Saturday 5th November, 2022

Trigger point & pressure point therapy for your shoulder pain

Using a spiky ball on shoulder
In this article we show you a much easier and more effective way to treat points for shoulder pain

Clinical trials have shown that trigger points or “pressure points” are a big cause of shoulder pain and treatment can give great relief. However, most guides:

  • only show a few common points rather than the complete set,
  • give no way of scientifically diagnosing which points are actually involved, and
  • show you techniques that are painful, hard to do, and at best only give moderate short term relief.

In this article we’ll share with a much more effective and complete system, including:

  • a complete list of points as determined by the top research scientists,
  • the system to work out which you need to treat, and
  • an effective way to treat these points that is easy to do and doesn’t hurt.


  1. An overview of the trigger/pressure points
  2. How to find which points
  3. The basic therapy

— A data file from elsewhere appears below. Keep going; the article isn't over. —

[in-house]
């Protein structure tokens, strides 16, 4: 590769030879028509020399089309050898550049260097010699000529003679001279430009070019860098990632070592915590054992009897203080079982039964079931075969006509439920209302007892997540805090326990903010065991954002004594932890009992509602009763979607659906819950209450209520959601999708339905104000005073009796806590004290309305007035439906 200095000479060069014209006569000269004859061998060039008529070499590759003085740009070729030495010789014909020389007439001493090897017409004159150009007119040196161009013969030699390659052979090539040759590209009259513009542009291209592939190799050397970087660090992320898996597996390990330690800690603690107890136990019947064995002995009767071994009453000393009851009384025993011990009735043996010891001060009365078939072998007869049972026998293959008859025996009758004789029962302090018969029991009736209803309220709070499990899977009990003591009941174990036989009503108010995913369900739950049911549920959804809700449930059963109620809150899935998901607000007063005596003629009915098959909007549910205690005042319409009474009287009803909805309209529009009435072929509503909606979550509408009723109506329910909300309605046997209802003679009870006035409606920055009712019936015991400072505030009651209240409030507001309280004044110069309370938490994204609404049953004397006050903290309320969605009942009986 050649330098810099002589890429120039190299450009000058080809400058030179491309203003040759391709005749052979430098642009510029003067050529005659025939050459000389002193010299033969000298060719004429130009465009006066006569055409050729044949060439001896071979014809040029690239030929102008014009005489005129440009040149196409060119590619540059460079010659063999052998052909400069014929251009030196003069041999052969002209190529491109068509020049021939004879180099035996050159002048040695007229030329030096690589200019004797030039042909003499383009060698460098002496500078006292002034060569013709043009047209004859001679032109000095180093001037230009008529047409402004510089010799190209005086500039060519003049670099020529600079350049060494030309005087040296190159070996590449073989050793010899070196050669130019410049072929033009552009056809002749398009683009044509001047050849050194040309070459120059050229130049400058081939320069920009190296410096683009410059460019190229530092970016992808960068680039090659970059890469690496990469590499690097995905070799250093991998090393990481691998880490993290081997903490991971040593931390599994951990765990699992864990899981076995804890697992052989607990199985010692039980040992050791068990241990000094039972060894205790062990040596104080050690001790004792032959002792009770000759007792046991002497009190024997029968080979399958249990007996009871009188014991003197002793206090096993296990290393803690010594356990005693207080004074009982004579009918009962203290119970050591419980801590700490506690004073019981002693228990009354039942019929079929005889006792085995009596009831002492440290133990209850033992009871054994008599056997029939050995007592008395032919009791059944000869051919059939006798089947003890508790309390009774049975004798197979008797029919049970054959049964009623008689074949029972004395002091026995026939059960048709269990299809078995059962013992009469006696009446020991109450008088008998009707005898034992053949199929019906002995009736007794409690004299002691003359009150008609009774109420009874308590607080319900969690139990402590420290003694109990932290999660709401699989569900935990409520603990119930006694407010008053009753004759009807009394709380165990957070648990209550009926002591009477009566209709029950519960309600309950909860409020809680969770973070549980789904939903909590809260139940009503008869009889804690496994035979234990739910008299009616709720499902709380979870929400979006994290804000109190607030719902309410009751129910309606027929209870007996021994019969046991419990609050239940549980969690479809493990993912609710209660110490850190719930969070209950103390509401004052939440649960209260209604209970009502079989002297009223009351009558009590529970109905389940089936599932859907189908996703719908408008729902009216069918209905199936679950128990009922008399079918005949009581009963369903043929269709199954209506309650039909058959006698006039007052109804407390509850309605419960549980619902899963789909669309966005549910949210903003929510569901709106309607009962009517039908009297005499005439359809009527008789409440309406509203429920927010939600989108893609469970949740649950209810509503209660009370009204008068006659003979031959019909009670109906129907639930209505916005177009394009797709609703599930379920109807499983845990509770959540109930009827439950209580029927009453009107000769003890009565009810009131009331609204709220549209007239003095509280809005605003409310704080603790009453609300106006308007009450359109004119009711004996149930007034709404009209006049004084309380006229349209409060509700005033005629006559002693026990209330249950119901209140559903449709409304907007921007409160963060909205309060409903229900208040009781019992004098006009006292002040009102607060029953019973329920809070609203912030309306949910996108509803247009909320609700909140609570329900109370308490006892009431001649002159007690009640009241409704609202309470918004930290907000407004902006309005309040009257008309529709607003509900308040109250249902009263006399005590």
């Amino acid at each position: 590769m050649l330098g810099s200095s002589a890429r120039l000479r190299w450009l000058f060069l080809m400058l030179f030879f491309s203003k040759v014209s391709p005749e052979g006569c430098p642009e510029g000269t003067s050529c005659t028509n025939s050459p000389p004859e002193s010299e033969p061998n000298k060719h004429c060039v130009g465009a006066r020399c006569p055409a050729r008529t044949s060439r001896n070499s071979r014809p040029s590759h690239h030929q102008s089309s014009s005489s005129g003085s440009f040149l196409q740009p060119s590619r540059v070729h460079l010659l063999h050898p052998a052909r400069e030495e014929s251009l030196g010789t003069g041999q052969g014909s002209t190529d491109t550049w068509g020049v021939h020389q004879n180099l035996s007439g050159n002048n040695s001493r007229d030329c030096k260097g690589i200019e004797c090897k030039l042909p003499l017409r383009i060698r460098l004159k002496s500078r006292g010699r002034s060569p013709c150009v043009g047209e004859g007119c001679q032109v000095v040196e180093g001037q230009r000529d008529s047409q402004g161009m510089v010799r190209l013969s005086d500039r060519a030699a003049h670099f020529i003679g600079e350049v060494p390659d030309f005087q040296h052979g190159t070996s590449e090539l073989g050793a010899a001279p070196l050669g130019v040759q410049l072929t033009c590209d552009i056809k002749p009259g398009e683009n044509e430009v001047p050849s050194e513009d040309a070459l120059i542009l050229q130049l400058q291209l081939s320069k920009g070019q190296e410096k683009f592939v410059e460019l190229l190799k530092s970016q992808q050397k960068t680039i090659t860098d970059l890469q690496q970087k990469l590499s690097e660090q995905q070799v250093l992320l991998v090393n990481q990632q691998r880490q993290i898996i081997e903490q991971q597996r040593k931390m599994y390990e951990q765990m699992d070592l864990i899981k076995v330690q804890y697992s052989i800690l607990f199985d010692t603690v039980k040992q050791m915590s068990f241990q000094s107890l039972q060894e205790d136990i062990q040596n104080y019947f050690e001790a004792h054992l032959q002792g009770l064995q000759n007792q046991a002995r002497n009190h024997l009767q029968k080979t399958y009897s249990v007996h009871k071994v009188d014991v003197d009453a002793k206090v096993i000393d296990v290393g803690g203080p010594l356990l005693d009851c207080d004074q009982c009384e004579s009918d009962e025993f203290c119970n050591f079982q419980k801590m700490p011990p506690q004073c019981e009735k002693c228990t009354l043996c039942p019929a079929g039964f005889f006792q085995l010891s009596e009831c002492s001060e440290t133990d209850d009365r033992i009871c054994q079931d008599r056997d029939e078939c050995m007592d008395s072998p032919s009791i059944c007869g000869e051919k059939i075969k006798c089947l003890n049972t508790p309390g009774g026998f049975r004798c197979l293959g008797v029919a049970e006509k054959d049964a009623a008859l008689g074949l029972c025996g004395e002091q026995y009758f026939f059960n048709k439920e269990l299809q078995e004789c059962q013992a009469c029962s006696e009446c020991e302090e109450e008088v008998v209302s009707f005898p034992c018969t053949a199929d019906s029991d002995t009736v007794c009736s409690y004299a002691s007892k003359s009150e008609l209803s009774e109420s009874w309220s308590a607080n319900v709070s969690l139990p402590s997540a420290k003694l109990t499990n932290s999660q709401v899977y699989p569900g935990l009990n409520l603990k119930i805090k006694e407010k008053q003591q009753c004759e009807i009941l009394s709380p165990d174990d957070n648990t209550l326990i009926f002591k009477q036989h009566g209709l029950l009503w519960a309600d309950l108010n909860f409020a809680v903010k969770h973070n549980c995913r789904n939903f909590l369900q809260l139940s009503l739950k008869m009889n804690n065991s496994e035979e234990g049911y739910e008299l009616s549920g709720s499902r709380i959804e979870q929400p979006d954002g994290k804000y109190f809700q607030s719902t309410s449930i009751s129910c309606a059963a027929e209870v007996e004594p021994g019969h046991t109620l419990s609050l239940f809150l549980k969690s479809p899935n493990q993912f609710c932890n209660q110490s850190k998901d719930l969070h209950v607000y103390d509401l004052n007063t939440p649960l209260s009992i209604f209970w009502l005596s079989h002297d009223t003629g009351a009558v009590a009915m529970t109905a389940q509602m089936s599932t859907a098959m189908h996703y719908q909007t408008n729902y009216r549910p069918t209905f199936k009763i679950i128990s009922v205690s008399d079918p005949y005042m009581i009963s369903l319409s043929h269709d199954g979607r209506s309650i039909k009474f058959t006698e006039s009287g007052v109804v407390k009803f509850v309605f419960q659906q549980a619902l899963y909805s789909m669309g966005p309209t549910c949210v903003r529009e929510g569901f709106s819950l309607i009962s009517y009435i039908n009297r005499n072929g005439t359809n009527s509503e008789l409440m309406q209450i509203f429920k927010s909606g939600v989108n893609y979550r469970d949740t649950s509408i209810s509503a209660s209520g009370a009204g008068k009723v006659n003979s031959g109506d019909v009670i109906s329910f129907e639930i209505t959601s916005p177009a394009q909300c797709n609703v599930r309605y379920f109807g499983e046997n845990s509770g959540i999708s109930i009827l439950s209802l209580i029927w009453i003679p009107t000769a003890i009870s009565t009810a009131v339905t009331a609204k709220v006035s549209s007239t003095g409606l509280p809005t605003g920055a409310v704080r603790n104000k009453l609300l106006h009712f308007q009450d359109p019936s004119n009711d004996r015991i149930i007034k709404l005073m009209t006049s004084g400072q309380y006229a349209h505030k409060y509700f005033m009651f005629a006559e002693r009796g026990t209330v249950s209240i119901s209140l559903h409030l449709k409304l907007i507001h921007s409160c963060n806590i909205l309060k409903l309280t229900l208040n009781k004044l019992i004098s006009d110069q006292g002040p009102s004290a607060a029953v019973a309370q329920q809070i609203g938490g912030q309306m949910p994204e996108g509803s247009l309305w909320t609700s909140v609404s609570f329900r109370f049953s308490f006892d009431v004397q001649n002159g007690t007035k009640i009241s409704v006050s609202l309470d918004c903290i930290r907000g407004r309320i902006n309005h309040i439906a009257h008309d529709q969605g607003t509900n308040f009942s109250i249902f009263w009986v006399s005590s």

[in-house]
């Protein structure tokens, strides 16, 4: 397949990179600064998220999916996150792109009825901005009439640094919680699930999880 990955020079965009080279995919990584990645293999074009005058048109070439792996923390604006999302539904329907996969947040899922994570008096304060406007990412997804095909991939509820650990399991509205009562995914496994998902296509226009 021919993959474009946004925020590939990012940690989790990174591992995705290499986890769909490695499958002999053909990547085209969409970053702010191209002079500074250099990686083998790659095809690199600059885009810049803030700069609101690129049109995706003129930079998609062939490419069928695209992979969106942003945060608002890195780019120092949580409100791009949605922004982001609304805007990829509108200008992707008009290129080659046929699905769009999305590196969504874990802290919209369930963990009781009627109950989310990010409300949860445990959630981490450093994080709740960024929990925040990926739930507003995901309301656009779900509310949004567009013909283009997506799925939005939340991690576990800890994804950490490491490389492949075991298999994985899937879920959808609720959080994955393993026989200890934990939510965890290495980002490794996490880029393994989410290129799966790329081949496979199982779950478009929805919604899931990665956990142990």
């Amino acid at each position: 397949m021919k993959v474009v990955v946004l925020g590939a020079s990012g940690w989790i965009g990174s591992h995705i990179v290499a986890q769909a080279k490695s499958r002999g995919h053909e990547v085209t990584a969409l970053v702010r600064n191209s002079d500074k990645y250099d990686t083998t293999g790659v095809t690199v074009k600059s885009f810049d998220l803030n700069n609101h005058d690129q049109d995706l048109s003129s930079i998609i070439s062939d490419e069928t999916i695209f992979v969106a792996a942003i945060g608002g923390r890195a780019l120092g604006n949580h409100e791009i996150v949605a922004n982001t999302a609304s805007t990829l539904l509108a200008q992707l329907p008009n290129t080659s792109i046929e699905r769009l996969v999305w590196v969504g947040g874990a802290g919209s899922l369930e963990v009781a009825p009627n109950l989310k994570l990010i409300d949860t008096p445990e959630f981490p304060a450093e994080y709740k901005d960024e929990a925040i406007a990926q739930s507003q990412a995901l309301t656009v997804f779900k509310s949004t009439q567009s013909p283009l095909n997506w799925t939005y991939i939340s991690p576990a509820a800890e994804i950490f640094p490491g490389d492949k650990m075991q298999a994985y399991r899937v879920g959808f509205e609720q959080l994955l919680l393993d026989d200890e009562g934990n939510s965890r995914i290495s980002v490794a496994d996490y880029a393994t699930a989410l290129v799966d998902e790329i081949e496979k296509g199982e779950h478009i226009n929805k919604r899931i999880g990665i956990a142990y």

4. Specific points and therapy for each muscle
  5. Other things to help shoulder pain.

Trigger points or “pressure points”: which do we use?

Trigger point and pressure points such as acupressure are largely the same points, but the way therapists work out which to use and how to treat them is a lot different, of course giving far different results. Let’s look at what each are, then most importantly how this effects whether your shoulder gets better or not.

Pressure points (eg. acupuncture points)

Ancient civilisations found that certain points were associated with various conditions including shoulder pain, and that pressing on them or needling gave relief. Without the aid of modern science they had no idea what they were so they essentially made up their own “science” with things like “meridians” and “energy flows” (1–6).

Trigger points

More recently scientists have “re-discovered” these points calling them trigger points, and subjected them them to modern scientific analysis.

The difference between using “pressure points” and trigger points

The key issue is that ancient pressure point systems give no way to actually work out which points you need to treat. For example, even if the points were really blocking life forces running through meridians we don’t have any life force meters to help find the blockages. The reality is that all these systems have a list of points that people with similar problems had centuries ago.